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to ship tangible personal property to Washington service providers for repairs, cleaning, and other alterations without any Washington tax liability. This exemption covers charges for labor and materials. For this exemption to apply, however, the service providers must deliver the property to the nonresident owners outside Washington once the work is done. Alternatively, a service provider can deliver the property to a common carrier or bona fide private carrier consigned to the nonresident buyer outside Washington. Proof of out-of-state delivery should be retained by the repairman to substantiate the exemption. In California, repair, installation, or recondition- ing labor is generally exempt from the sales tax if it is itemized on the bill. However, when the retail value of the parts and materials furnished for repair work exceed 10% of the total repair charge, or if the repair person separately states amounts for parts and materials, then the repair person is treated as a retailer for those amounts and collects the corresponding sales tax on the value of the parts and materials. With all of the above, it's not a matter of trying to avoid taxes. Rather, careful planning in advance can help mitigate the state sales and use-tax impacts of moving vehicles from one state to another, or at least remove the element of a less than appealing state tax bill. When considering a transaction involving significant automotive costs, a quick chat with your attorney or tax advisor should probably be on your agenda.u The state where the car is delivered can make a difference in taxes due JORDAN MILLER is an SCMer, attorney, and tax advisor specializing in state and local taxes. His comments here are general in nature and not a substitute for consultation with your attorney or tax advisor. He can be reached at jordan. miller@mossadams.com. September 2006 33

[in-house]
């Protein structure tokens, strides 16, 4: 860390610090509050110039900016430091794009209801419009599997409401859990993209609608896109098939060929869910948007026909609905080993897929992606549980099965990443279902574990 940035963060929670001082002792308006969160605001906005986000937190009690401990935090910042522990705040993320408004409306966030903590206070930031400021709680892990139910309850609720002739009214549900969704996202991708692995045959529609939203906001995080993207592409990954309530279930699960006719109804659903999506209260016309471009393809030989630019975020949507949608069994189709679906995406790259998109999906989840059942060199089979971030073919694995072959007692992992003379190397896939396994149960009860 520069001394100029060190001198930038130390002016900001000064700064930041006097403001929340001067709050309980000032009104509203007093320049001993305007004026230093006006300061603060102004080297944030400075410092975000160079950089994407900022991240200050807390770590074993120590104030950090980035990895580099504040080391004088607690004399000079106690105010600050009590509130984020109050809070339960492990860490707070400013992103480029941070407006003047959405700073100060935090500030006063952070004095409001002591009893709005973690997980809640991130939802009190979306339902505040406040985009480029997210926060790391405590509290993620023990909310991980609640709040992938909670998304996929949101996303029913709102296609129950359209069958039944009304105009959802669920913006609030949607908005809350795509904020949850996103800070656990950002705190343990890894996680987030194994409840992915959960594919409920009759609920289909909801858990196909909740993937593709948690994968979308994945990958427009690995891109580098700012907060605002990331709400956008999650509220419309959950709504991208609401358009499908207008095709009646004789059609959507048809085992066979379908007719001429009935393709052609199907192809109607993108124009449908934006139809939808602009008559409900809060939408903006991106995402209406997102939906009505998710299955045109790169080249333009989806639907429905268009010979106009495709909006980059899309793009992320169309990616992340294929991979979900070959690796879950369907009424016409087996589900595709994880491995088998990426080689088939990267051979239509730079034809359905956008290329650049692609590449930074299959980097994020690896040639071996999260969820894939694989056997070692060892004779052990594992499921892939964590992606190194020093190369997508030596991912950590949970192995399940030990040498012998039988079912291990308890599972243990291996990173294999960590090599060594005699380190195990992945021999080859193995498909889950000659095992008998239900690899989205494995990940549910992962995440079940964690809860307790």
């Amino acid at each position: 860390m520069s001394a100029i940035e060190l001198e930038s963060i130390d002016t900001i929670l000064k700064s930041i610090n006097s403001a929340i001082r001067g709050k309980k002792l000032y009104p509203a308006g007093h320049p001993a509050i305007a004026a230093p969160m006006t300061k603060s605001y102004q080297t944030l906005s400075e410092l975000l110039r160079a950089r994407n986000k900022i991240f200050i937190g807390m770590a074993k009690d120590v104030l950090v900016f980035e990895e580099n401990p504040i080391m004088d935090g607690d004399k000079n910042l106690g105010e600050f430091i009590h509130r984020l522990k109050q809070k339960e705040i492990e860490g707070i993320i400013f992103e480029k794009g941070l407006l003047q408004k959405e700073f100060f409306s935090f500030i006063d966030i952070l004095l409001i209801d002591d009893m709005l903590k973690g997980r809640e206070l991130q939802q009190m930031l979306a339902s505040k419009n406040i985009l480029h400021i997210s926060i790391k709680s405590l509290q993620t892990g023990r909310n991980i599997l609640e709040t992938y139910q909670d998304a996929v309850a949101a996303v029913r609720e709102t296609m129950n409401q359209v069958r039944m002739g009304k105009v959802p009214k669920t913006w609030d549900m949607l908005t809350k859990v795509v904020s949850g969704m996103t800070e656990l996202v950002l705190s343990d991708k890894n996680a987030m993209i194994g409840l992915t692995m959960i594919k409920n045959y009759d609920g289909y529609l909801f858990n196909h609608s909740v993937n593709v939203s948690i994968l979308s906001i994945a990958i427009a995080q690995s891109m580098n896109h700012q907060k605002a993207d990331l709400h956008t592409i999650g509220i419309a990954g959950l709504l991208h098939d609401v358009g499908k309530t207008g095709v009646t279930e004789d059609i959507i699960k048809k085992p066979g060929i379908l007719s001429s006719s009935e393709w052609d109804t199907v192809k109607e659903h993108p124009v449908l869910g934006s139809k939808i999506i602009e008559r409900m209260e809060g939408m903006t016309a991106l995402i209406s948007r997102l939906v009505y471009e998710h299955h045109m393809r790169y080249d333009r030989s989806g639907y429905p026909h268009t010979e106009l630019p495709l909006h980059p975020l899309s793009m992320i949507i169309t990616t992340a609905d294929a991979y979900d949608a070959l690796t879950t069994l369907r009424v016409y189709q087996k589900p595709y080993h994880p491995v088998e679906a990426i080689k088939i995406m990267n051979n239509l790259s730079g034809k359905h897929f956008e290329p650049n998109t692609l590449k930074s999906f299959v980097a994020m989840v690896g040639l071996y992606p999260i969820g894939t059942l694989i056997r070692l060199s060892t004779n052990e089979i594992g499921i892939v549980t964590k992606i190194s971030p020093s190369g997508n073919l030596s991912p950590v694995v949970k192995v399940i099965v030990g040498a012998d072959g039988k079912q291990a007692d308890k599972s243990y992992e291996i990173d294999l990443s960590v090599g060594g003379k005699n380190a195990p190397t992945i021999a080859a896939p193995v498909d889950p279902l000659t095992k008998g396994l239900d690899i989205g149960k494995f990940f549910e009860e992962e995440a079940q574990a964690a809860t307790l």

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Collecting Thoughts Off-roading in a McLaren McLaren F1 Meets Road Grader in Montana If you want to see me in hysterics, give me eight miles of road construction with serious washboard to negotiate with a fresh $70,000 paint job by Miles Collier M y wife, Parker, and I just completed a thousand-mile tour of Northern Montana in our McLaren. I'd long considered the F1 the best modern supercar ever built, but was always too embarrassed at the thought of being seen driving something with so much potential “bling” to add one to our collection. The siren call of the F1 as a technological work of genius ultimately prevailed. David Gooding of Gooding and Company was able to come up with a variety of U.S.legal cars for our selection. For a market-correct $1.2m, we chose chassis 022, the ex-Thomas Bscher machine of 200-mph-commutes-to-work fame. As the car had fallen into unsympathetic hands, we shipped it back to McLaren in Woking, England, for a major inspection and service, repaint, retrim, and a thorough freshening to as-new appearance. Three hundred thousand dollars later, we received 022 back in Florida looking and—after some minor fettling by a Wokingbased service technician dispatched from England to our shop in Naples on McLaren's dime—driving sensationally. We decided on a McLaren road trip, going from our Montana ranch to Glacier National Park and back. ATTRACTS GEARHEADS, NOT CHICKS Two major observations about McLarens on the road need to be noted. First, these are not “chick magnets,” they are “gearhead magnets.” Parker observed that the car was more or less invisible to babes, but attracted more male attention than Jennifer Lopez in a mink thong. Here is the standard reaction: “Ohmigod, an F1 McLaren! (repeat). These things cost a million bucks. That's the (insert superlative) thing on the planet!” One young man said that ours was the first real one he'd ever seen, but that he'd driven one in a computer game. “How was it?” I asked. “Fast,” he smirked. Second, my car comes with a rev limiter—named Parker. Every time I run the engine up to 4,000 rpm, where it begins its imitation of a tyrannosaurus about to devour a triceratops, my wife punches me in the side of the head and screams, “Slow down!” Luckily, 2,500 rpm in sixth translates to 80 mph. A PRACTICAL CAR, MORE OR LESS Unlike a lot of other supercars, you really can carry two people and a week's worth of luggage in the car. Thanks to the fitted luggage and the third seat, we were able to haul hiking boots, packs, raingear, road atlases, bottled water, snacks, and all the stuff Parker insists be kept in the cabin. The trick is that, when taking luggage in the cockpit, the left seat is the passenger seat, not the right, as the driver must enter the car from the left due to the shifter 34 Five inches of ground clearance my foot placement. So if, in front of the inevitable crowd of gawkers, you load the left seat with luggage, suavely hand your lady into the right seat, and then try to get in, you'll find that you have to rework the distribution of passenger and luggage. You do have the satisfaction of the whole starting ritual: swiveling into the center seat, clicking into the full safety harness, turning the ignition on—which pauses while the computers run a systems check—opening the caged ignition button, and…whoom. McLaren fitted their cars with one of the first carbon clutches on a road vehicle, and it requires some getting to know, though never getting to love. Take-off from a start is done at idle speed with no throttle at all. This results in a leisurely departure, but anything that extends the clutch's normal 6,000-mile life is to be gratefully adopted, especially with the cost of a replacement running about $25,000. On hill starts, you're on your own. We quickly discovered on our road trip that Montana roads, at least the paved ones, are glass-smooth and have no traffic. We drove for as much as 30 or 40 minutes without seeing another car. We did one stretch over the Continental Divide at the bottom of the Bitterroot Valley through endless 90-mph sweepers and saw no traffic at all. In a McLaren, this is a very good thing. Keeping below the left seat-mounted rev limiter's engagement level ensured an effortless rhythmical progression at what felt like modest speed, but one that, even in Montana, probably would have landed us in jail. But that stuff is what the car was made for. THE MOTHER OF ALL CONSTRUCTION ZONES We seemed to scrape the rub pads under the nose at least once a day on gas station aprons and even in an intersection where the hump in the middle of the transverse road exceeded our approach angle limit. The car is just damned low, five inches of claimed ground clearance notwithstanding. This limitation became more apparent when dealing with one attribute of Montana Sports Car Market